consistent basis, and she did not consistently take her
medications. (Tr. 777-78).
21, 2011, plaintiff met with Krishna Mettu, M.D., for
problems related to her sleep apnea. (Tr. 868-72). Dr. Mettu
observed that plaintiff was alert, cooperative, able to
follow multi-step commands, able to give details of past
medical history, and able to recall remote events. (Tr. 870).
Dr. Mettu noted that plaintiff had normal attention and
concentration, that her mood and affect seemed appropriate,
and that her judgment and insight were intact. Id.
18, 2011, Paula Kresser, Ph.D., reviewed plaintiff's file
and completed a Mental RFC assessment for a state disability
determination service (DDS) evaluation. (Tr. 759-73). Dr.
Kresser noted that the reported severity of plaintiff's
limitations was inconsistent with her behavior, activities,
and observations. (Tr. 769). She further noted that
plaintiff's complaints and her visits to professionals
were inconsistent. Id. Notwithstanding these
inconsistencies, Dr. Kresser opined that the file
substantiated the presence of major depressive disorder,
panic disorder, borderline personality disorder, and avoidant
personality disorder. (Tr. 762- 64). She opined that these
impairments caused moderate limitations in plaintiff's
activities of daily living and ability to maintain social
functioning, concentration, persistence, or pace. (Tr. 767).
in her Mental RFC assessment, Dr. Kresser opined that
plaintiff had moderate limitations in her ability to
understand, remember, and carry out detailed instructions;
maintain attention and concentration for extended periods;
perform activities within a schedule, maintain regular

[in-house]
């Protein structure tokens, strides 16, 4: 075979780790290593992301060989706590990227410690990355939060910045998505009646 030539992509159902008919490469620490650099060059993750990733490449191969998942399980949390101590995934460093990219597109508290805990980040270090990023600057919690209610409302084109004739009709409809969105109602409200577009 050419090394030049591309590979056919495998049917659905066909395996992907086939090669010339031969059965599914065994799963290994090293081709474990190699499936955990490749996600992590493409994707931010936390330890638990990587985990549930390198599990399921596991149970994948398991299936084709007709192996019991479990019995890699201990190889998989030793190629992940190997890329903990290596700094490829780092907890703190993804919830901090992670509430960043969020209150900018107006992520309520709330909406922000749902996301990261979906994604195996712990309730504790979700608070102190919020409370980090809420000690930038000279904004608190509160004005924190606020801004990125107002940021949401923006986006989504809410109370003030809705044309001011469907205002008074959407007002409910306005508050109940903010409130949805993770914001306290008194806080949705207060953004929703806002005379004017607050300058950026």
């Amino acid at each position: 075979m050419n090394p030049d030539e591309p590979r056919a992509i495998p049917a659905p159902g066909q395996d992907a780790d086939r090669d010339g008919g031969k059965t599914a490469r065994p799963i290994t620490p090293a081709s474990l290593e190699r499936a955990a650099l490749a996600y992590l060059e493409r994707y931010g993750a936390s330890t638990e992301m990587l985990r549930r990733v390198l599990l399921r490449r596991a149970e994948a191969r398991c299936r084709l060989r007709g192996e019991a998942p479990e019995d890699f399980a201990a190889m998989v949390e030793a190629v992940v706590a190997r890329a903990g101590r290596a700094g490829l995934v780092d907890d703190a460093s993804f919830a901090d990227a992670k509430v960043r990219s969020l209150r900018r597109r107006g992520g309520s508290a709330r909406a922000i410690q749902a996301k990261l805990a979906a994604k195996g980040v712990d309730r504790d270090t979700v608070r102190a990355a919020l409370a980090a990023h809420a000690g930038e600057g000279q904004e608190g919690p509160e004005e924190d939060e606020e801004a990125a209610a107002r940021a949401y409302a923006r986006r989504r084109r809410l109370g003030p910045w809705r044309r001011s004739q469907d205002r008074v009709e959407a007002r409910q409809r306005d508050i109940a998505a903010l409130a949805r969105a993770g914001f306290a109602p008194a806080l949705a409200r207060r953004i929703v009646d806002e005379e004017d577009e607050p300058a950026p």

attendance, and be punctual within customary tolerances;
complete a normal workweek without interruptions from
psychologically-based symptoms; set realistic goals or make
plans independently of others; respond appropriately to
changes in the work setting; and interact appropriately with
the general public. Id. Dr. Kresser opined that
plaintiff was not significantly limited in all other areas.
(Tr. 771-73). She concluded that plaintiff retained the
ability to engage in simple one or two-step tasks under
ordinary supervision, as long as her duties were routine and
did not involve adaptation to change. (Tr. 773). She opined
that plaintiff would perform best in a setting with minimal
or superficial contact with others due to her personality
October 17, 2011, plaintiff visited a licensed psychologist,
Paul Rexroat, Ph.D., for a psychological consultative
examination. (Tr. 1137-40). Plaintiff reported concentration
deficits, hearing the voice of her dead mother, mood swings
around crowds, and occasional suicidal ideation. Id.
Dr. Rexroat observed plaintiff's noticeable body odor and
flat affect, but noted that she exhibited good social skills
in his office and that she said she usually gets along with
people if she has to be around them. Id. He observed
that plaintiff was not suspicious, anxious, tense, or weepy
during the examination. Id. Dr. Rexroat noted that
plaintiff was able to understand and remember simple
instructions and sustain concentration, persistence, and pace
with simple tasks, though she was functioning below the
average range of intelligence. (Tr. 1139-40). He diagnosed
plaintiff with major depressive disorder and panic disorder
with agoraphobia. (Tr. 1140). He assessed her GAF at 61.
met with Dr. Syed Huq of the Rolla Mercy Clinic on August 10,
2012, for physical complaints. (Tr. 1088-93). Dr. Huq noted
that plaintiff had normal mood and affect and that she
appeared to possess good judgment and insight. (Tr. 1092).
15, 2013, plaintiff visited the Mercy Clinic again and was
observed by Korshie Dumor, M.D., to have no confusion or
decreased concentration. (Tr. 1322). Her behavior was normal,
and she had a normal mood and affect. Id.
May and December 2013, plaintiff saw Narismha Muddasani,
M.D., of the Sullivan Specialty Clinic, for her anxiety and
fear of storms. (Tr. 1284, 92). In May, Dr. Muddasani
diagnosed plaintiff with bipolar disorder and depression.
(Tr. 1293). She noted that plaintiff was seeking multiple
pain medications. (Tr. 1292-93). Plaintiff returned to Dr.
Muddasani in June, August, September, and December. In
September, Dr. Muddasani noted plaintiff was doing a little
better. (Tr. 1284-91). The next day, plaintiff met with
Youssef Assioun, M.D., of the PCRMC Medical Group, and
reported, among other things, anxiety, and depression. (Tr.
1356). Dr. Assioun observed that plaintiff had an appropriate
affect and ...